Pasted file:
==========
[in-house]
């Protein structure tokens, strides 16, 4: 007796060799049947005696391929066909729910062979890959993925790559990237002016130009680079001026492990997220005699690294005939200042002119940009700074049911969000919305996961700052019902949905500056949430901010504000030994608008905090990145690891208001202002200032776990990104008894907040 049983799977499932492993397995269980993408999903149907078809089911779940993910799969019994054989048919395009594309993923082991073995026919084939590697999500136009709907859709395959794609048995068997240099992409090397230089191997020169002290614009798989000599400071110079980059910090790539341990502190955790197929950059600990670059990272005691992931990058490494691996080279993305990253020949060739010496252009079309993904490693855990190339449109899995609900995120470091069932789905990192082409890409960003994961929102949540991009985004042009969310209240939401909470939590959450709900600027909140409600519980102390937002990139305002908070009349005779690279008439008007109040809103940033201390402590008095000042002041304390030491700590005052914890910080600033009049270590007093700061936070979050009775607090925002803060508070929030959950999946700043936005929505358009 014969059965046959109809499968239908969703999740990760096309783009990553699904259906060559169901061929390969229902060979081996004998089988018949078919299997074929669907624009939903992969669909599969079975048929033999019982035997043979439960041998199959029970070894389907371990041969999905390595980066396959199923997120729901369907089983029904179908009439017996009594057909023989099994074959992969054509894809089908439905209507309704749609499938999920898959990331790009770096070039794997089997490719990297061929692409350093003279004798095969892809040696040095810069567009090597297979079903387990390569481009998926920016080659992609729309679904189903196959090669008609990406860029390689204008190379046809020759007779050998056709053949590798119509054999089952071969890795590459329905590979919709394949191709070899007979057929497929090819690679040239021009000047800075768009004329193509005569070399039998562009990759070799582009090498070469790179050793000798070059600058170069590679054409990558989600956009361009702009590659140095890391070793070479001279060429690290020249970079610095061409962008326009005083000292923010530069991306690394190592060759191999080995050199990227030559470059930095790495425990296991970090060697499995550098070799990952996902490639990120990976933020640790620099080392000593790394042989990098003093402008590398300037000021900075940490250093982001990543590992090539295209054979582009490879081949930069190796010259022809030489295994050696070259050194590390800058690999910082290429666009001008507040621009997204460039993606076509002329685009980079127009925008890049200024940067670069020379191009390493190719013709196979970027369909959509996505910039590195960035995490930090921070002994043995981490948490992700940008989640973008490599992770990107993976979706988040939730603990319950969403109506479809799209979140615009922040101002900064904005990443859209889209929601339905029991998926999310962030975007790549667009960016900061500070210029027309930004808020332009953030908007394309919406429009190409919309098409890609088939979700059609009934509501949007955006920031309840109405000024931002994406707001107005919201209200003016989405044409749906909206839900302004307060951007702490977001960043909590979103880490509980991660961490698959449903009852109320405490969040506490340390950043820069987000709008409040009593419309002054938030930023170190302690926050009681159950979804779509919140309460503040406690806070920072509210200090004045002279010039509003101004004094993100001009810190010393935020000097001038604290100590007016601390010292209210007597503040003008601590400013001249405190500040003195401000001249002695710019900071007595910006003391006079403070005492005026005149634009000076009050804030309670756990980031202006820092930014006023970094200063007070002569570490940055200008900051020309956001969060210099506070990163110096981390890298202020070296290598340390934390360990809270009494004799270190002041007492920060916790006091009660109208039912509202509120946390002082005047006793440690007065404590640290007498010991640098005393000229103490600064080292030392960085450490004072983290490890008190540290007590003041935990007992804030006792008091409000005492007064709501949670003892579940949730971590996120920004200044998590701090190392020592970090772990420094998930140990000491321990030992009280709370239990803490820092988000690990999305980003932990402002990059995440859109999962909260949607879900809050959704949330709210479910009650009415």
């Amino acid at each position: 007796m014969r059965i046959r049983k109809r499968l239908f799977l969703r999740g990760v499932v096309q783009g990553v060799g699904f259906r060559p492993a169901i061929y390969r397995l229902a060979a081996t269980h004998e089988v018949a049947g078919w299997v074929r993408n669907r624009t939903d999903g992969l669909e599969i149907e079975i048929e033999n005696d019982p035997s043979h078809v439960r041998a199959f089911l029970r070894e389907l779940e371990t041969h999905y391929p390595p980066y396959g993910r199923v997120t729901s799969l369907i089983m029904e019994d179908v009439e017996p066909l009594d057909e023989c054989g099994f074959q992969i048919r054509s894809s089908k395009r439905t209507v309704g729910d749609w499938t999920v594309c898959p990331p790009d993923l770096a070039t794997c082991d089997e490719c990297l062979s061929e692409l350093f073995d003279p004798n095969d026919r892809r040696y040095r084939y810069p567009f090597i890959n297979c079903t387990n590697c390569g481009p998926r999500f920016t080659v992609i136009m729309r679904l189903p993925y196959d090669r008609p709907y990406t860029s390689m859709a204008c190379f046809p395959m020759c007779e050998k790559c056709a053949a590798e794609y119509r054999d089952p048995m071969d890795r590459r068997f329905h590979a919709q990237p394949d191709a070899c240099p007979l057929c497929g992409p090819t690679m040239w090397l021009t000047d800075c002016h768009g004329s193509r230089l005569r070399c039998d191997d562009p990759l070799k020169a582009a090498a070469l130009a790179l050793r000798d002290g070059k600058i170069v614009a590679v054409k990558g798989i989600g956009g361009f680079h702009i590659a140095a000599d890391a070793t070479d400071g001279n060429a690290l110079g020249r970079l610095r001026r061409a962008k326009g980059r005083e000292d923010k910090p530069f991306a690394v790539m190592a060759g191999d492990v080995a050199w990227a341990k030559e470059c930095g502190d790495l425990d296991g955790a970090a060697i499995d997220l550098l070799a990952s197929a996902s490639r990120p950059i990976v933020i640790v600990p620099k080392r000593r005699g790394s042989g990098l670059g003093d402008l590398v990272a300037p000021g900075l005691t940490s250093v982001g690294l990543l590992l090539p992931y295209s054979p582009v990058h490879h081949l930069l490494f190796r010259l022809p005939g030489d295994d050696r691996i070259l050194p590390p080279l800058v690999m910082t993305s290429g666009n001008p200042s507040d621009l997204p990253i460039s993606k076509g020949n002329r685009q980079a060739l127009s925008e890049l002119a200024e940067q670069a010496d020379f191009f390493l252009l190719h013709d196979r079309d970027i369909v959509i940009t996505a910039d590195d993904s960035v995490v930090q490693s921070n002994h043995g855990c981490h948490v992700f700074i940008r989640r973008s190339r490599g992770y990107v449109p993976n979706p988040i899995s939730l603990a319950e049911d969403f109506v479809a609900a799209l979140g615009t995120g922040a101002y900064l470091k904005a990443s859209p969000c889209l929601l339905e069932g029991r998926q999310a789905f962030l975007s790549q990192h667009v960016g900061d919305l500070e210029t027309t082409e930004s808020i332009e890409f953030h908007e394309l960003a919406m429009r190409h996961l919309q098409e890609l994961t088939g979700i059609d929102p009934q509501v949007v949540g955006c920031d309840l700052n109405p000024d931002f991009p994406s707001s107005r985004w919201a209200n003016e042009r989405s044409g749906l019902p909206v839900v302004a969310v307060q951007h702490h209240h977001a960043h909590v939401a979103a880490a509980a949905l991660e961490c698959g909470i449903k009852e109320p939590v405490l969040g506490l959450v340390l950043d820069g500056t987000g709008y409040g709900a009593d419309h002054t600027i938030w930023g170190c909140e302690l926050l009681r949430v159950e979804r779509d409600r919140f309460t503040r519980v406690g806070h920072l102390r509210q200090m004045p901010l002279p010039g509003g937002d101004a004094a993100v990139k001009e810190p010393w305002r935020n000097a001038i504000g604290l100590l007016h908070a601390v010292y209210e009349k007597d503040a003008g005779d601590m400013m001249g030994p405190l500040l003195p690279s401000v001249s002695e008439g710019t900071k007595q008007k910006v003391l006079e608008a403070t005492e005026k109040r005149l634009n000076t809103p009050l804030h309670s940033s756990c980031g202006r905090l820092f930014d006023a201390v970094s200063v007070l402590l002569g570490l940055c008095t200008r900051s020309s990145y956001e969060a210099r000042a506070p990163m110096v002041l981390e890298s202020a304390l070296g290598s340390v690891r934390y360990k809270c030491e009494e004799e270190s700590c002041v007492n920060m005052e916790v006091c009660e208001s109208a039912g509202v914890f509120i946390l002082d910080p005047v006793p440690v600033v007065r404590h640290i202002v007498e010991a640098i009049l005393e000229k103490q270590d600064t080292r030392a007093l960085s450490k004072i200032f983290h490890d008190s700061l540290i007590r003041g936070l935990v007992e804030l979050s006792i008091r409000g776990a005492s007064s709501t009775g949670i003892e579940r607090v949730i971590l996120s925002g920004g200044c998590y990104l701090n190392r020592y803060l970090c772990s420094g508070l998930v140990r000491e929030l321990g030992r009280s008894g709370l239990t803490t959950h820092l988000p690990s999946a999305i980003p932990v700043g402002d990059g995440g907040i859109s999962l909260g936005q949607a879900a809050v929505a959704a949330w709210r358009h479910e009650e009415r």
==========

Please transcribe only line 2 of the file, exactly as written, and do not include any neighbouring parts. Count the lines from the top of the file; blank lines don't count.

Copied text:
């Protein structure tokens, strides 16, 4: 007796060799049947005696391929066909729910062979890959993925790559990237002016130009680079001026492990997220005699690294005939200042002119940009700074049911969000919305996961700052019902949905500056949430901010504000030994608008905090990145690891208001202002200032776990990104008894907040 049983799977499932492993397995269980993408999903149907078809089911779940993910799969019994054989048919395009594309993923082991073995026919084939590697999500136009709907859709395959794609048995068997240099992409090397230089191997020169002290614009798989000599400071110079980059910090790539341990502190955790197929950059600990670059990272005691992931990058490494691996080279993305990253020949060739010496252009079309993904490693855990190339449109899995609900995120470091069932789905990192082409890409960003994961929102949540991009985004042009969310209240939401909470939590959450709900600027909140409600519980102390937002990139305002908070009349005779690279008439008007109040809103940033201390402590008095000042002041304390030491700590005052914890910080600033009049270590007093700061936070979050009775607090925002803060508070929030959950999946700043936005929505358009 014969059965046959109809499968239908969703999740990760096309783009990553699904259906060559169901061929390969229902060979081996004998089988018949078919299997074929669907624009939903992969669909599969079975048929033999019982035997043979439960041998199959029970070894389907371990041969999905390595980066396959199923997120729901369907089983029904179908009439017996009594057909023989099994074959992969054509894809089908439905209507309704749609499938999920898959990331790009770096070039794997089997490719990297061929692409350093003279004798095969892809040696040095810069567009090597297979079903387990390569481009998926920016080659992609729309679904189903196959090669008609990406860029390689204008190379046809020759007779050998056709053949590798119509054999089952071969890795590459329905590979919709394949191709070899007979057929497929090819690679040239021009000047800075768009004329193509005569070399039998562009990759070799582009090498070469790179050793000798070059600058170069590679054409990558989600956009361009702009590659140095890391070793070479001279060429690290020249970079610095061409962008326009005083000292923010530069991306690394190592060759191999080995050199990227030559470059930095790495425990296991970090060697499995550098070799990952996902490639990120990976933020640790620099080392000593790394042989990098003093402008590398300037000021900075940490250093982001990543590992090539295209054979582009490879081949930069190796010259022809030489295994050696070259050194590390800058690999910082290429666009001008507040621009997204460039993606076509002329685009980079127009925008890049200024940067670069020379191009390493190719013709196979970027369909959509996505910039590195960035995490930090921070002994043995981490948490992700940008989640973008490599992770990107993976979706988040939730603990319950969403109506479809799209979140615009922040101002900064904005990443859209889209929601339905029991998926999310962030975007790549667009960016900061500070210029027309930004808020332009953030908007394309919406429009190409919309098409890609088939979700059609009934509501949007955006920031309840109405000024931002994406707001107005919201209200003016989405044409749906909206839900302004307060951007702490977001960043909590979103880490509980991660961490698959449903009852109320405490969040506490340390950043820069987000709008409040009593419309002054938030930023170190302690926050009681159950979804779509919140309460503040406690806070920072509210200090004045002279010039509003101004004094993100001009810190010393935020000097001038604290100590007016601390010292209210007597503040003008601590400013001249405190500040003195401000001249002695710019900071007595910006003391006079403070005492005026005149634009000076009050804030309670756990980031202006820092930014006023970094200063007070002569570490940055200008900051020309956001969060210099506070990163110096981390890298202020070296290598340390934390360990809270009494004799270190002041007492920060916790006091009660109208039912509202509120946390002082005047006793440690007065404590640290007498010991640098005393000229103490600064080292030392960085450490004072983290490890008190540290007590003041935990007992804030006792008091409000005492007064709501949670003892579940949730971590996120920004200044998590701090190392020592970090772990420094998930140990000491321990030992009280709370239990803490820092988000690990999305980003932990402002990059995440859109999962909260949607879900809050959704949330709210479910009650009415």